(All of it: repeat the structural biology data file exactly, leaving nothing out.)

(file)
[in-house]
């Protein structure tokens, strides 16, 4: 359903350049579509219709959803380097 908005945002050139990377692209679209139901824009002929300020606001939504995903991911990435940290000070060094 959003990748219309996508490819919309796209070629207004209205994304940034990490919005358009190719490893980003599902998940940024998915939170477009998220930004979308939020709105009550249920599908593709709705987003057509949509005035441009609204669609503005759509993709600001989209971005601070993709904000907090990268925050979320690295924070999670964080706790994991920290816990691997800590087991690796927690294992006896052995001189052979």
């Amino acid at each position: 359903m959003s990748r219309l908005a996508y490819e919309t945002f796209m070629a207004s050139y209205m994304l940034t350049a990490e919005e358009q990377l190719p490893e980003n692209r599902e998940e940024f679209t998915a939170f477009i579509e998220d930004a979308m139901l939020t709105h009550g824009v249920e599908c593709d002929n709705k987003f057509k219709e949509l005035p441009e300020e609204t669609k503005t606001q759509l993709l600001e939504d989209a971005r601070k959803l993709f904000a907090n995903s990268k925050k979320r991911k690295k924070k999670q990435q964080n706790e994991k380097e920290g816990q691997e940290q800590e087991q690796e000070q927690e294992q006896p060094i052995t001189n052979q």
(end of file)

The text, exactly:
[in-house]
């Protein structure tokens, strides 16, 4: 359903350049579509219709959803380097 908005945002050139990377692209679209139901824009002929300020606001939504995903991911990435940290000070060094 959003990748219309996508490819919309796209070629207004209205994304940034990490919005358009190719490893980003599902998940940024998915939170477009998220930004979308939020709105009550249920599908593709709705987003057509949509005035441009609204669609503005759509993709600001989209971005601070993709904000907090990268925050979320690295924070999670964080706790994991920290816990691997800590087991690796927690294992006896052995001189052979």
């Amino acid at each position: 359903m959003s990748r219309l908005a996508y490819e919309t945002f796209m070629a207004s050139y209205m994304l940034t350049a990490e919005e358009q990377l190719p490893e980003n692209r599902e998940e940024f679209t998915a939170f477009i579509e998220d930004a979308m139901l939020t709105h009550g824009v249920e599908c593709d002929n709705k987003f057509k219709e949509l005035p441009e300020e609204t669609k503005t606001q759509l993709l600001e939504d989209a971005r601070k959803l993709f904000a907090n995903s990268k925050k979320r991911k690295k924070k999670q990435q964080n706790e994991k380097e920290g816990q691997e940290q800590e087991q690796e000070q927690e294992q006896p060094i052995t001189n052979q």